Spring in Scotland

We are home in Abriachan and this morning was a perfect winter day.
The sunlight came across the Loch and lit up all the golden yellow and glistening dark green of evergreens. It rained overnight and drops of water were glistening along branches and giving a zest to the air.

It has been cold this past week and grey, so to see so many shrubs with flower is a real lift for the sprit.
The early Witch Hazel, Hamamelis x intermedia Pallida is wonderful. It is close by the house, looking magnificent against a blue winter sky.

Walking through the garden yesterday, it is always a surprise how good the moss looks on the stone walls. When the leaves are off the trees, the moss seems to take centre arena and is a perfect foil for winter blooms and early bulbs.

I walked up through the steps and into the woodland, elated to see the upright stems and flowers of Mahonia x media Charity. These branches pull the arch of the sky down within reach.

The Sarcococca confusa; sweet box; behind the Font Stone wall brought a gasp of pleasure as I have never seen it looking so well and with lots of the small dizzily, fragrant flowers amongst the leaves.

The final surprise yesterday was Ilex…..a wonderful variegated holly…..dripping with berries and outlined against the sky.

It’s good to be home and how great is it that our garden greets us with such splendour.

Love (and a garden) in a Warm Climate

Our daughter Elizabeth has a garden at Lyttleton on the South Island of New Zealand.
It is an overused word, but her garden really is ' lovely'
Lyttleton is a quirky village ....lots of old characterful wooden houses, arranged around the slopes of a volcanic harbour.  At the bottom of the hill is the port for Christchurch.
The busy Port and the comings and goings of container ships and ferries make Lyttelton a real lively place.

Lizzy's garden is a real cottage garden in all senses, though without livestock as yet.

She has bowers of roses and native plants side by side, and beds of annuals and old fashioned flowers like columbines next to lush rows of potatoes and beds of silver beet and kale.  Leeks and many coloured lettuce and fruit bushes backing up and filling border gaps.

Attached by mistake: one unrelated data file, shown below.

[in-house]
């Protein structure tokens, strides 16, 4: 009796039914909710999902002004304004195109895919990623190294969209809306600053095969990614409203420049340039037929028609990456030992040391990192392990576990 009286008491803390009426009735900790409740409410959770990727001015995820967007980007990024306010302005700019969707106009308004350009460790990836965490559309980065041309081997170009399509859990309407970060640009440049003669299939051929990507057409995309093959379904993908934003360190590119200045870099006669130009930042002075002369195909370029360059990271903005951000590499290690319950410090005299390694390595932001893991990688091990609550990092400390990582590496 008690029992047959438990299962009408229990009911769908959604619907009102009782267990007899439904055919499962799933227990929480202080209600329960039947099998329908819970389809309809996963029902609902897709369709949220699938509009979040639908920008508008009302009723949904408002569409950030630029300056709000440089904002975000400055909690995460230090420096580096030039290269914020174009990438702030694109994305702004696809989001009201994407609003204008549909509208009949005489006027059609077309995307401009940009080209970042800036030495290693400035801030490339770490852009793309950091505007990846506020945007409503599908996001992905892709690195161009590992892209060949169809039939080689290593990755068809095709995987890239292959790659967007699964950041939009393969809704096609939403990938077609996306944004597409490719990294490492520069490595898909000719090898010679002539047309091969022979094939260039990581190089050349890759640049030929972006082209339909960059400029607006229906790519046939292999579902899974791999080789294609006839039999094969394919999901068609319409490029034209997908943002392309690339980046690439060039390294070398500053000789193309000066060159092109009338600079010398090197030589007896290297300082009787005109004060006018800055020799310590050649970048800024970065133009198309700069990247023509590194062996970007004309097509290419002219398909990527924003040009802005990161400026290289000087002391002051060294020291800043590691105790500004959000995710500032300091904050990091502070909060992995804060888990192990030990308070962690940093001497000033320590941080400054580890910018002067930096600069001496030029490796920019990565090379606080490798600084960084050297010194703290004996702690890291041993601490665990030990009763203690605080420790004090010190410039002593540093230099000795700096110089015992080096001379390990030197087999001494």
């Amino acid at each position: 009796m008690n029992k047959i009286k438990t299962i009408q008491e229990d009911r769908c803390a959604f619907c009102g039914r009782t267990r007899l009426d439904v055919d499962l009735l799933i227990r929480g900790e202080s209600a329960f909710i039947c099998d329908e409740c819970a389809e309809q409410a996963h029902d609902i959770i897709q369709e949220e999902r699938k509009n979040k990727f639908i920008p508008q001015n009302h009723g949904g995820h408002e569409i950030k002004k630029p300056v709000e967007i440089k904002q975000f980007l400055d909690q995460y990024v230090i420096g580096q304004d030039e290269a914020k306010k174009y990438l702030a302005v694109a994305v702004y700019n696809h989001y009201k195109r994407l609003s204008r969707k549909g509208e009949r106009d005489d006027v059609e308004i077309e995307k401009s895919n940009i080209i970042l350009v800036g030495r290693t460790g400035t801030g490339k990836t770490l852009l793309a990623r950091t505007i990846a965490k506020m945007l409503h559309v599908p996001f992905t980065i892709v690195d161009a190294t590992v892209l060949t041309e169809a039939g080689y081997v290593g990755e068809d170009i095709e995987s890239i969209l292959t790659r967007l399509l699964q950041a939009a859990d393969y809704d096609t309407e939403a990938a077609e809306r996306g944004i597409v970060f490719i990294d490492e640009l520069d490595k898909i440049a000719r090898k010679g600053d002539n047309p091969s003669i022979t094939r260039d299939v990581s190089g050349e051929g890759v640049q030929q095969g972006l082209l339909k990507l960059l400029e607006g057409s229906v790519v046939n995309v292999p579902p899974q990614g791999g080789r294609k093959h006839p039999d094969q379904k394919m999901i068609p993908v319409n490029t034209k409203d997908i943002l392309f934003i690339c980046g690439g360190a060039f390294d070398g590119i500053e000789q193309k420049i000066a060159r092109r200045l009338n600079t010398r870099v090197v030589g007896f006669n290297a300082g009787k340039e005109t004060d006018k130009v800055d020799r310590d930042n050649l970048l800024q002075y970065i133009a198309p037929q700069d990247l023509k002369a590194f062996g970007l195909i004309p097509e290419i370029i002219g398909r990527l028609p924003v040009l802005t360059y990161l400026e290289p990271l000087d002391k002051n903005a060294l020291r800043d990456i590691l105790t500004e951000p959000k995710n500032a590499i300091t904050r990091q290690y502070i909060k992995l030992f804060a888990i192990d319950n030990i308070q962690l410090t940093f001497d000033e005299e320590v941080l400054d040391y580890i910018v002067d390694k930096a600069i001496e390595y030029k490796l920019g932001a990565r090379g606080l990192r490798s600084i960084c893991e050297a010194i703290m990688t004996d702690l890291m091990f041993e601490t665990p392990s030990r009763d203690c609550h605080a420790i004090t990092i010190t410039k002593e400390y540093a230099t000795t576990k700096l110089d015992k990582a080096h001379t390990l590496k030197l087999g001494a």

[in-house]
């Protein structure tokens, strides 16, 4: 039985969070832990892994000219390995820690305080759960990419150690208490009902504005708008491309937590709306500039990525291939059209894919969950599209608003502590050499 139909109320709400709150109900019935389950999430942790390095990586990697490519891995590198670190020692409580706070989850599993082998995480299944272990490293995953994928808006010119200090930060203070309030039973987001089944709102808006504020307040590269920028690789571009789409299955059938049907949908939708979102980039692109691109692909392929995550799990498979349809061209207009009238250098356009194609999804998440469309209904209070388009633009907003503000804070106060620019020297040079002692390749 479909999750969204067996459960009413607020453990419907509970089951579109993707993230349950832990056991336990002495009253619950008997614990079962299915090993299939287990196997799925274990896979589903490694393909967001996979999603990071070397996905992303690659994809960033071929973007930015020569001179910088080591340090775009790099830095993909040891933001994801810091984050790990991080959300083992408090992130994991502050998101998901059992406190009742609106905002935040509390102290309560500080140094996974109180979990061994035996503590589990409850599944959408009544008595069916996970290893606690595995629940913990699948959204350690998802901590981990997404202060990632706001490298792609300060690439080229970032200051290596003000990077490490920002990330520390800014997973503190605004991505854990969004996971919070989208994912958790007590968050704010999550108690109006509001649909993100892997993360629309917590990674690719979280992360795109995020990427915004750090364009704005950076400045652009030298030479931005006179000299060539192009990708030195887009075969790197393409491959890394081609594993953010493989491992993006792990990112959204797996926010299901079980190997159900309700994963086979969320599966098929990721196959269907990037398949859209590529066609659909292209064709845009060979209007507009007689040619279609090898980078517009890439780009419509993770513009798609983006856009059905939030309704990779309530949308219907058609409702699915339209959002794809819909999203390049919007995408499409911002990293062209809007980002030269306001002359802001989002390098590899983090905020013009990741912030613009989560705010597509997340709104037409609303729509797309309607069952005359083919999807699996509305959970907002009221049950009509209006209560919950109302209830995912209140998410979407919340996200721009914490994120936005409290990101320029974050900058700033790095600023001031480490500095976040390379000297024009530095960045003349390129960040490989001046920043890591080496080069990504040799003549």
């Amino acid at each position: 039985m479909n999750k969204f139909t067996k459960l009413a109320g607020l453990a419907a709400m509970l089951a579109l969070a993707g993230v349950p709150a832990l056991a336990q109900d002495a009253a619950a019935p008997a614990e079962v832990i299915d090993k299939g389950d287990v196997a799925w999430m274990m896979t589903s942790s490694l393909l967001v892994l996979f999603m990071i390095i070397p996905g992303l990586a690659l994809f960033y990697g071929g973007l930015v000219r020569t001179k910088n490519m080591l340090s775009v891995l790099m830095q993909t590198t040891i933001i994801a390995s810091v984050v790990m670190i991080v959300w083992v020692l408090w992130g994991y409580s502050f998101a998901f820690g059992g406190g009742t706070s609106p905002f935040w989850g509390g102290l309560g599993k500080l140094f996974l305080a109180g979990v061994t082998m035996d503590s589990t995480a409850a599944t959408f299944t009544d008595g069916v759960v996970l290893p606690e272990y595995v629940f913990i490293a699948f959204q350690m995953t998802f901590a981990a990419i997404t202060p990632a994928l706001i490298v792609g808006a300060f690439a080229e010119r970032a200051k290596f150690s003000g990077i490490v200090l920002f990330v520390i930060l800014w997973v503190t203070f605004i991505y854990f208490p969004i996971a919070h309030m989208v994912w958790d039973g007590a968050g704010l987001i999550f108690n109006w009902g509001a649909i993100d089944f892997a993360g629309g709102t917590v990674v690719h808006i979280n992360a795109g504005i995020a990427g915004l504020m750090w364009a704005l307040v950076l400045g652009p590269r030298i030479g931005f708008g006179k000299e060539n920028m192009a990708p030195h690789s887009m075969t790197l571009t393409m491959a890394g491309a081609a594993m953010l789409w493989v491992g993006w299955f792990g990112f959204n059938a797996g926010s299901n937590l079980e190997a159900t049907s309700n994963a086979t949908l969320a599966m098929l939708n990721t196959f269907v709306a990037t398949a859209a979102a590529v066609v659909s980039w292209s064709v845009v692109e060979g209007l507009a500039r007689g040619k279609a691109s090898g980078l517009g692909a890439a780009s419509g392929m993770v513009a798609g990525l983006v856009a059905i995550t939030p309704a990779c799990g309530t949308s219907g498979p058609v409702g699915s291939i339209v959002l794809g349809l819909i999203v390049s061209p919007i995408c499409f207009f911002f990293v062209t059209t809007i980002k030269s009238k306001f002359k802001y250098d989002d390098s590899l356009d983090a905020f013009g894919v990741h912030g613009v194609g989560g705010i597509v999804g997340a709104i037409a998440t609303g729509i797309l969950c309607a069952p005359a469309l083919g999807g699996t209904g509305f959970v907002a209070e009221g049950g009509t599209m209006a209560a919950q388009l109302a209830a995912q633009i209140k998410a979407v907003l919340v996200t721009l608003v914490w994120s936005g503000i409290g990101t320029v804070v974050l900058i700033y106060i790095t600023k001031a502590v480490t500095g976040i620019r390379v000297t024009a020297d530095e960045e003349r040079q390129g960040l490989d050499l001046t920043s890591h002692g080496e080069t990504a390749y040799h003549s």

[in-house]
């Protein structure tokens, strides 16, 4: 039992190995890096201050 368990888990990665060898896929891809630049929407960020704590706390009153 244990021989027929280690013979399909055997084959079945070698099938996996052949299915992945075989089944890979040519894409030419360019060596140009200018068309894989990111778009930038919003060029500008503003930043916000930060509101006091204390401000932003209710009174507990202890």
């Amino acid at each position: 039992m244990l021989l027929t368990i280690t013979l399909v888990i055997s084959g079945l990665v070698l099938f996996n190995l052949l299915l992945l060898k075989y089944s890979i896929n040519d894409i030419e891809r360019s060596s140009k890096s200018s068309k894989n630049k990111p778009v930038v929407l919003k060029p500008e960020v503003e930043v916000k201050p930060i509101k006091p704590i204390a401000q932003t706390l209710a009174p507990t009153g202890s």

If Lizzy has learnt anything from her nurserymen parents, it is to feed and to make compost, both of which she does.
New Zealand is blessed with warm summers and mild winters, but with enough of a chill in the winter to ensure the plants have a real rest season and know where they are.
Elizabeth has also learnt our love of annuals and the garden is hence ensured of pots of summer colour - cornflowers, pot marigold, cosmos, and lots of sweet peas.
And here and there are the native plants, flax, southern beech, ake-ake.  All happy and thriving and full of birds in the early morning and late afternoon. You have to love the liquid notes of the bell birds and the fantails, along side naturalised European birds, the yellowhammers and goldfinches and black birds.

She has to water a lot with the dry New Zealand winds and strong strong sunlight. This will become less as she builds up the humus and fertility in the soil.
Whilst deadheading in Lizzy's garden today, It struck me that it is the job of every gardener to pass on their soil in better condition than they found it.  Viva la compost!
MD Lyttelton.  January 2013

A Pohutukawa Christmas

We are in the South Island of New Zealand again, visiting family and friends for Christmas and New Year and taking every chance to get out into the hills and the native bush.
We also spend a fair amount of time looking over fences and into people's gardens as we walk up the steep hills here in Lytellton.

What you notice straight away is that many of the tender summer bedding plants we grow at home in Scotland, do exceptionally well here, in fact they thrive.
Banks of geraniums, vast clumps of pelargoniums, flowering clumps of aeoniums and roses to die for.
The roses, the roses, it makes  you  understand that many roses really love a milder winter.


Many of the modern Hybrid T roses look great. In Scotland, Iceberg is a virus ridden, frequently black spotted, defoliated white floribunda, here it is a healthy vigorous shrub and completely reliable white!
David Austin roses are very popular  here.  I believe that is because many of the repeat flowering modern roses that he raises also love a mild winter.

Of course, It can get too hot and dry in their New Zealand summers, but they really can't have it all ways!

The large white scramblers and coloured ramblers are magnificent, as you can see.

Oh my, it does inspire you to have another go, and hope and hope that we get that long overdue good summer.  To dream

Beautiful Red Pohutukawa
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